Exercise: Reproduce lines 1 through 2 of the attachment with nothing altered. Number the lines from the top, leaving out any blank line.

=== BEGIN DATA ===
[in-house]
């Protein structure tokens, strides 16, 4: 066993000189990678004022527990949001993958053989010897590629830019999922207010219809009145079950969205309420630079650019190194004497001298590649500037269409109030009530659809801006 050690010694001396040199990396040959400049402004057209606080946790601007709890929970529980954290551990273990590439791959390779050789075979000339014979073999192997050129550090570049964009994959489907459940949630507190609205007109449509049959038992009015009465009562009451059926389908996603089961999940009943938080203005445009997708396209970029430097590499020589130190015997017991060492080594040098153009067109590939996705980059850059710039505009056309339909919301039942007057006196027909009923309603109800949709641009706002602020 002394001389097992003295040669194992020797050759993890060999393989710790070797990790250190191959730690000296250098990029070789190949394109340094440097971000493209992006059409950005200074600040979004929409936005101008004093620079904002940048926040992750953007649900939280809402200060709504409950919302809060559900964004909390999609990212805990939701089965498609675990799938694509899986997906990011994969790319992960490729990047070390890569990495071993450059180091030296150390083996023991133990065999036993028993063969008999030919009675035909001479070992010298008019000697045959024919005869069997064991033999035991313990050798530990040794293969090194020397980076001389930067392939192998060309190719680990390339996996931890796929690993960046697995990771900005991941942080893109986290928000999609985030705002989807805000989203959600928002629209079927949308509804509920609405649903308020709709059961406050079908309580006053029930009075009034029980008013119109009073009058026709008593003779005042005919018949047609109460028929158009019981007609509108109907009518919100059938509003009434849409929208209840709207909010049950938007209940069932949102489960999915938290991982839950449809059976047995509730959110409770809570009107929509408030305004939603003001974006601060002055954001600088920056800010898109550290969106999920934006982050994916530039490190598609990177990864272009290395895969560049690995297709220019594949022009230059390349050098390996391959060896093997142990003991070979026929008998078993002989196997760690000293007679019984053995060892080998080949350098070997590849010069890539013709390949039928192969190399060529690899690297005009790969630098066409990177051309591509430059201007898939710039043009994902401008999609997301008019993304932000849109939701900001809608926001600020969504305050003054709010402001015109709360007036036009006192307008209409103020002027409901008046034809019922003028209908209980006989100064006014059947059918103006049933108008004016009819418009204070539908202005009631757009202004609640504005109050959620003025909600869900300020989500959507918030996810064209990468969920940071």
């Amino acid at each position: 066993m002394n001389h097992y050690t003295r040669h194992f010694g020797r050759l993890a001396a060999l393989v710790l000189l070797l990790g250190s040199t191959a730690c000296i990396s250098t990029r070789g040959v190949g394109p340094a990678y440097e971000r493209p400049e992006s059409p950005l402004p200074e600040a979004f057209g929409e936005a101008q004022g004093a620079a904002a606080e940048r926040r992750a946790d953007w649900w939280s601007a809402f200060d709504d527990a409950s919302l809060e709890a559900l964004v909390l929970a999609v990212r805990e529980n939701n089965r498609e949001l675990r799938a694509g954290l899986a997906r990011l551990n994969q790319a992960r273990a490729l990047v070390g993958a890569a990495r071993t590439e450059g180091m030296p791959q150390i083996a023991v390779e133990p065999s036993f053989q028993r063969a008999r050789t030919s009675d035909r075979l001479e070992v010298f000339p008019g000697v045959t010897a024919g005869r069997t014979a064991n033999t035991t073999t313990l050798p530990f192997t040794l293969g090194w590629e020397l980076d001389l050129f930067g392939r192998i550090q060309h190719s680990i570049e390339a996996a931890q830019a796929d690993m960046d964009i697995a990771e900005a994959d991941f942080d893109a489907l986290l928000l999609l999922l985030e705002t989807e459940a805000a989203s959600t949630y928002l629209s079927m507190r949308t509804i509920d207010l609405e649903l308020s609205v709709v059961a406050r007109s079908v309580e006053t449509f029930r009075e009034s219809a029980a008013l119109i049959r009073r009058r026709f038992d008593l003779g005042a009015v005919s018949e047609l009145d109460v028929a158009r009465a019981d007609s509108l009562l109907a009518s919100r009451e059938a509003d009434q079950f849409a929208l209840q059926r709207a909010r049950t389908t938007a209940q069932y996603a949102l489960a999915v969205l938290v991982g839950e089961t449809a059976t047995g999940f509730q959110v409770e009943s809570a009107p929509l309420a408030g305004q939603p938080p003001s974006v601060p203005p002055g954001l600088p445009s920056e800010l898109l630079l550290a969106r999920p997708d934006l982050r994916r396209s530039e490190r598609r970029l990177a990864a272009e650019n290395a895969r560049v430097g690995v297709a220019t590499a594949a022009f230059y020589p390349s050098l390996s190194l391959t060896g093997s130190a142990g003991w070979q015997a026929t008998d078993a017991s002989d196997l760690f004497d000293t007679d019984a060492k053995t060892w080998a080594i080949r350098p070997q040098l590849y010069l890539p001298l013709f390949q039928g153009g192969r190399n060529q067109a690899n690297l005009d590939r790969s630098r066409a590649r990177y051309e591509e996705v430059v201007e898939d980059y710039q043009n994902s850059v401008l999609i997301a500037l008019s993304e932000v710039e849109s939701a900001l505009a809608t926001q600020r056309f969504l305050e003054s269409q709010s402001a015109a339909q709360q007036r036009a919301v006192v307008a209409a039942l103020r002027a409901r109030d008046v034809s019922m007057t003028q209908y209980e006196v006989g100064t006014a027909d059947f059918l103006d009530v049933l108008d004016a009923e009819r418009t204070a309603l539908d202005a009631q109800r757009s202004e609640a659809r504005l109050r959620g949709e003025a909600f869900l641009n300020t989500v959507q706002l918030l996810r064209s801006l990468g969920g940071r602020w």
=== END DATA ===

[in-house]
């Protein structure tokens, strides 16, 4: 066993000189990678004022527990949001993958053989010897590629830019999922207010219809009145079950969205309420630079650019190194004497001298590649500037269409109030009530659809801006 050690010694001396040199990396040959400049402004057209606080946790601007709890929970529980954290551990273990590439791959390779050789075979000339014979073999192997050129550090570049964009994959489907459940949630507190609205007109449509049959038992009015009465009562009451059926389908996603089961999940009943938080203005445009997708396209970029430097590499020589130190015997017991060492080594040098153009067109590939996705980059850059710039505009056309339909919301039942007057006196027909009923309603109800949709641009706002602020 002394001389097992003295040669194992020797050759993890060999393989710790070797990790250190191959730690000296250098990029070789190949394109340094440097971000493209992006059409950005200074600040979004929409936005101008004093620079904002940048926040992750953007649900939280809402200060709504409950919302809060559900964004909390999609990212805990939701089965498609675990799938694509899986997906990011994969790319992960490729990047070390890569990495071993450059180091030296150390083996023991133990065999036993028993063969008999030919009675035909001479070992010298008019000697045959024919005869069997064991033999035991313990050798530990040794293969090194020397980076001389930067392939192998060309190719680990390339996996931890796929690993960046697995990771900005991941942080893109986290928000999609985030705002989807805000989203959600928002629209079927949308509804509920609405649903308020709709059961406050079908309580006053029930009075009034029980008013119109009073009058026709008593003779005042005919018949047609109460028929158009019981007609509108109907009518919100059938509003009434849409929208209840709207909010049950938007209940069932949102489960999915938290991982839950449809059976047995509730959110409770809570009107929509408030305004939603003001974006601060002055954001600088920056800010898109550290969106999920934006982050994916530039490190598609990177990864272009290395895969560049690995297709220019594949022009230059390349050098390996391959060896093997142990003991070979026929008998078993002989196997760690000293007679019984053995060892080998080949350098070997590849010069890539013709390949039928192969190399060529690899690297005009790969630098066409990177051309591509430059201007898939710039043009994902401008999609997301008019993304932000849109939701900001809608926001600020969504305050003054709010402001015109709360007036036009006192307008209409103020002027409901008046034809019922003028209908209980006989100064006014059947059918103006049933108008004016009819418009204070539908202005009631757009202004609640504005109050959620003025909600869900300020989500959507918030996810064209990468969920940071």